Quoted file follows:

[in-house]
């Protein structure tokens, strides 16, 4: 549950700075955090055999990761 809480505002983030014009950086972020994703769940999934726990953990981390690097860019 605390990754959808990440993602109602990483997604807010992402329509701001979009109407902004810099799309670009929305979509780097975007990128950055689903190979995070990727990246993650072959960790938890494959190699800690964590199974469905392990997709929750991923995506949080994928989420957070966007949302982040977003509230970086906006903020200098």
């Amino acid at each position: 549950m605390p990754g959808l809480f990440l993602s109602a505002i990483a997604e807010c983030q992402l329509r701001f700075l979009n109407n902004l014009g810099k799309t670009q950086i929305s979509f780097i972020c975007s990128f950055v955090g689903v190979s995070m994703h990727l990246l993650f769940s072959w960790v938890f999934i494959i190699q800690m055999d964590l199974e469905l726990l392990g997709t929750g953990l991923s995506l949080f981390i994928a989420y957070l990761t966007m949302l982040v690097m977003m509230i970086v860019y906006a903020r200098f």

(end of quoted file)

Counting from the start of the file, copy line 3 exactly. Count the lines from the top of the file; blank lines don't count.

């Amino acid at each position: 549950m605390p990754g959808l809480f990440l993602s109602a505002i990483a997604e807010c983030q992402l329509r701001f700075l979009n109407n902004l014009g810099k799309t670009q950086i929305s979509f780097i972020c975007s990128f950055v955090g689903v190979s995070m994703h990727l990246l993650f769940s072959w960790v938890f999934i494959i190699q800690m055999d964590l199974e469905l726990l392990g997709t929750g953990l991923s995506l949080f981390i994928a989420y957070l990761t966007m949302l982040v690097m977003m509230i970086v860019y906006a903020r200098f």